On March 25, 2011, the African Court issued an order for provisional measures against Libya because “a situation of extreme gravity and urgency, as well as risk of irreparable harm” exists in the country.
The Court acknowledged that its order was not premised on “written pleadings or oral hearings,” but the current conditions in Libya warranted the extraordinary measures. The Court also relied on other international organizations—the African Union, the Arab League, and the United Nations Security Council—which have expressed deep concerns about the human suffering in Libya and have called for immediate action against the current regime.
With respect to jurisdiction, the Court relied on Articles 3 and 4 of the Protocol to the African Charter, which Libya ratified in 2003. Article 3(1) provides the Court with jurisdiction to hear disputes “concerning the interpretation of the Charter, the Protocol and any other relevant human rights instrument ratified by the States concerned.” Moreover, Article 5 of the Protocol allows the Commission to submit claims to the Court. These two factors, the Court ruled, sufficiently demonstrated that the Court had prima facie jurisdiction to accept the application.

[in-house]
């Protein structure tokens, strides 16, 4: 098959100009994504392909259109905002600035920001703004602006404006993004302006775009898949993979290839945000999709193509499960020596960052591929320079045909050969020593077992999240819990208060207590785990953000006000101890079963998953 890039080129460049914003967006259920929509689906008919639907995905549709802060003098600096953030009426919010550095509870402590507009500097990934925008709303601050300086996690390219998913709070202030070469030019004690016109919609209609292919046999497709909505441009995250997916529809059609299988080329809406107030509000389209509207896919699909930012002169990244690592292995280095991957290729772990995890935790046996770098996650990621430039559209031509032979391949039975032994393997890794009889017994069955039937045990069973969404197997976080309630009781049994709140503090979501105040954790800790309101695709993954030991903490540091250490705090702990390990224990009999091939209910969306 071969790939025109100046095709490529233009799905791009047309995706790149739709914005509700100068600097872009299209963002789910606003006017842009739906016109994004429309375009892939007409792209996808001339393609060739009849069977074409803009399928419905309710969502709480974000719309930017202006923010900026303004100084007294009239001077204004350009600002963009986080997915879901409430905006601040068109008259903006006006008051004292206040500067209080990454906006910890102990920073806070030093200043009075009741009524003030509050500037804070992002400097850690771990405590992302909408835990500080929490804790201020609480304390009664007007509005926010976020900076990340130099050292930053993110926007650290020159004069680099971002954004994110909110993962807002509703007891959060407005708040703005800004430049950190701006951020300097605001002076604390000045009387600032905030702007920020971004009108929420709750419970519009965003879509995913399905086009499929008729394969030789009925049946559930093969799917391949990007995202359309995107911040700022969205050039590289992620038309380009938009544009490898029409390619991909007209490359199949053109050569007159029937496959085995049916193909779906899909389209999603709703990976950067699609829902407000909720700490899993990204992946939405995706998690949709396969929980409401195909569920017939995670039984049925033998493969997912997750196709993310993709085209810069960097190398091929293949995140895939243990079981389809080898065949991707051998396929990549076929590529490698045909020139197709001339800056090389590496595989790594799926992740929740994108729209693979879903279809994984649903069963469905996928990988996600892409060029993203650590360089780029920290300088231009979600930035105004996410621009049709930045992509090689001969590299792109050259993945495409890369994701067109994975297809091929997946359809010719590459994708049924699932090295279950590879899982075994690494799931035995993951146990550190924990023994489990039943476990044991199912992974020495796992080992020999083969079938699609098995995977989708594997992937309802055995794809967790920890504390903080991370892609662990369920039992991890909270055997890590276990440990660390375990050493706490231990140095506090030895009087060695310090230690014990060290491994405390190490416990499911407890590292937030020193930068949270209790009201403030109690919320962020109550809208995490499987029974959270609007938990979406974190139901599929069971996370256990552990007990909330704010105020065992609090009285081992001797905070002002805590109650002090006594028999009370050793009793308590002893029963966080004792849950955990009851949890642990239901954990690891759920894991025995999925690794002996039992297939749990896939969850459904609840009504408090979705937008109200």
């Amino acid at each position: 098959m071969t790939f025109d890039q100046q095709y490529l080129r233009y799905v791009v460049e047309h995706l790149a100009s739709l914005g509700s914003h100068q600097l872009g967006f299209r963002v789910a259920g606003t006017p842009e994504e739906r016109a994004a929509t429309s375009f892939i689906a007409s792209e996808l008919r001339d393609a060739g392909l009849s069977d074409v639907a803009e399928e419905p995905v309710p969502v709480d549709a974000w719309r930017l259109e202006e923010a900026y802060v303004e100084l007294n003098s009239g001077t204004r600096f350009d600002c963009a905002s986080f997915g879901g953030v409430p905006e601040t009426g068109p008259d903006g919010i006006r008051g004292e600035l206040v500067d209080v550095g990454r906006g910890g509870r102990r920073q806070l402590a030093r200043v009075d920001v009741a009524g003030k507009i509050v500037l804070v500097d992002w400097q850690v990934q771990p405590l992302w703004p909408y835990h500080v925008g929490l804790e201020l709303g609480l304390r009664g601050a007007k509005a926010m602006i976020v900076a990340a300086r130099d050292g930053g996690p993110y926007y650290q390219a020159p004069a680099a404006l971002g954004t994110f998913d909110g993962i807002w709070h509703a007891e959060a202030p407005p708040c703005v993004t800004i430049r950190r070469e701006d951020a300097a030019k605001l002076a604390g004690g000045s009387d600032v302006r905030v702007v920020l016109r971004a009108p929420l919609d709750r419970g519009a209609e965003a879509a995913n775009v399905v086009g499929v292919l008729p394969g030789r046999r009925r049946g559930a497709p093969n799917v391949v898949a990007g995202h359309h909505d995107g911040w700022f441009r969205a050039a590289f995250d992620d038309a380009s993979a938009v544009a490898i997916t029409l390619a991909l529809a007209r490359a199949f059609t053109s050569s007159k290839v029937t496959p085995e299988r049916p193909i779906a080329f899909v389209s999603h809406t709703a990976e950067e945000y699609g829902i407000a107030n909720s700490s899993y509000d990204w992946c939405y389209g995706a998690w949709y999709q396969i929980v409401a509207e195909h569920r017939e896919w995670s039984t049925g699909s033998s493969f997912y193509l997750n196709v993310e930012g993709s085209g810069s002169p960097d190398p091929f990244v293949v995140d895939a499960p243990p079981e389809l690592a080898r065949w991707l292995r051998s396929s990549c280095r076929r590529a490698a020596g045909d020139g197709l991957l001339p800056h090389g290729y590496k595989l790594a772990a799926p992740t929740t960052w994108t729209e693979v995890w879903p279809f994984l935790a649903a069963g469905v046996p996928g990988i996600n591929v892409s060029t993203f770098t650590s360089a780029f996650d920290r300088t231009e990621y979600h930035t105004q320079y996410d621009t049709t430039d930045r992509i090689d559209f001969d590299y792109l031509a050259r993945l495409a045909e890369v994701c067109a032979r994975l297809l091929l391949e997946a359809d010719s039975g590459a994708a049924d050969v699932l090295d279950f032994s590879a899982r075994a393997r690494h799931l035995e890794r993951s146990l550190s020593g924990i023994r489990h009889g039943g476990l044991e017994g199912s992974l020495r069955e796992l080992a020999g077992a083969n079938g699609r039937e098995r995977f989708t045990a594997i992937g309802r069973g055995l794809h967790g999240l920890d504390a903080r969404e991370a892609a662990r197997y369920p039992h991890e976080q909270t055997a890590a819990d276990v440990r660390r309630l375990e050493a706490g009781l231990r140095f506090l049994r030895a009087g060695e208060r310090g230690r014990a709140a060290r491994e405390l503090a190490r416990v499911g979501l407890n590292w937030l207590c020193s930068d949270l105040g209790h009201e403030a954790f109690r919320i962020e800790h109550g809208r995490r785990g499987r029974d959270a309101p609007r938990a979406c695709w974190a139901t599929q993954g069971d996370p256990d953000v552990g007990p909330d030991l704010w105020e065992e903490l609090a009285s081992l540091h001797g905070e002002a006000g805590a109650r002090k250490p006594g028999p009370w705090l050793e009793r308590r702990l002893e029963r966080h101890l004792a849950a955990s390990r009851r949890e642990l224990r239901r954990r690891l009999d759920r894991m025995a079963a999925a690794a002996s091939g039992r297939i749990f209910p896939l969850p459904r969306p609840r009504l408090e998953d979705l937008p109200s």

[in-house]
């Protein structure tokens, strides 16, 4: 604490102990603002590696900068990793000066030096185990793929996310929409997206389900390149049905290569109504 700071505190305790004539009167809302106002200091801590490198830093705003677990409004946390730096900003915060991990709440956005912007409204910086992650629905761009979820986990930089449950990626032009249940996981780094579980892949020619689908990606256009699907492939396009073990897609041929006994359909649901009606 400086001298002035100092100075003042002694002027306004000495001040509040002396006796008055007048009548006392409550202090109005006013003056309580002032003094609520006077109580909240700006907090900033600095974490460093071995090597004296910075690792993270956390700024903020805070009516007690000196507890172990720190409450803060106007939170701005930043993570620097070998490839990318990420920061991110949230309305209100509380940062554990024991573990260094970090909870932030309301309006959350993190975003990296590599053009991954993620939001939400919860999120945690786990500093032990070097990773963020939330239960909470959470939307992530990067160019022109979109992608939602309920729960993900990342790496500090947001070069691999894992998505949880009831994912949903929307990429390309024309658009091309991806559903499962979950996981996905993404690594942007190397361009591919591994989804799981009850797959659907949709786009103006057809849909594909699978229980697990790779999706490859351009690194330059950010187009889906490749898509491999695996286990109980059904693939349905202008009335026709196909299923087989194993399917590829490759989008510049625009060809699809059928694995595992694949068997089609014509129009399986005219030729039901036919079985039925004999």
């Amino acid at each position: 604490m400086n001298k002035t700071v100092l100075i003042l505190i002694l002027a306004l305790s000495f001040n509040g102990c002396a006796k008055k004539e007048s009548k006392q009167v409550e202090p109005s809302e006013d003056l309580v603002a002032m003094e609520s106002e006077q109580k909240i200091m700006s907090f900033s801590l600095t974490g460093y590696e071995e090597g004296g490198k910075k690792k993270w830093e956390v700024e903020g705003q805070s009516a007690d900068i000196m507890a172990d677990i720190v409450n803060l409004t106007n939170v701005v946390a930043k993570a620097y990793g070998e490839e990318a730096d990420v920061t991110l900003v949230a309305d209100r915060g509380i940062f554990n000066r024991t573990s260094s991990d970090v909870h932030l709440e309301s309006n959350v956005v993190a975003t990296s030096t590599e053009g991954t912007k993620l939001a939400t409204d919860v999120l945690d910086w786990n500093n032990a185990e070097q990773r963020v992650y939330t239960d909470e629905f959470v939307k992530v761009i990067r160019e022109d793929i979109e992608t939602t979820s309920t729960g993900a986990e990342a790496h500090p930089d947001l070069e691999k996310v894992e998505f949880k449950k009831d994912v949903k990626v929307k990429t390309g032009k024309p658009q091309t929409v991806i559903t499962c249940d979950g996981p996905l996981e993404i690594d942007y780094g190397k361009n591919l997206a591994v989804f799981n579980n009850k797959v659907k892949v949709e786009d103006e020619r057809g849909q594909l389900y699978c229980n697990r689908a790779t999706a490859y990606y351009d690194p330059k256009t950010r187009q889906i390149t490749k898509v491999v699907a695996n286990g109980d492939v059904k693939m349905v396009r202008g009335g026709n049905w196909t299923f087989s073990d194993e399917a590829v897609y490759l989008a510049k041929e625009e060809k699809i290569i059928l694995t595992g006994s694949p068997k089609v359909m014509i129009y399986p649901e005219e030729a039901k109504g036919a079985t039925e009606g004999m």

The Court ordered Libya to “immediately refrain from any action that would result in loss of life or violation of physical integrity of persons” and “to report to the Court within (...) fifteen days” from the receipt of the order which measures Libya has taken to remedy the breaches of the African Charter. As of publication, there is no information whether Libya has in fact reported to the Court.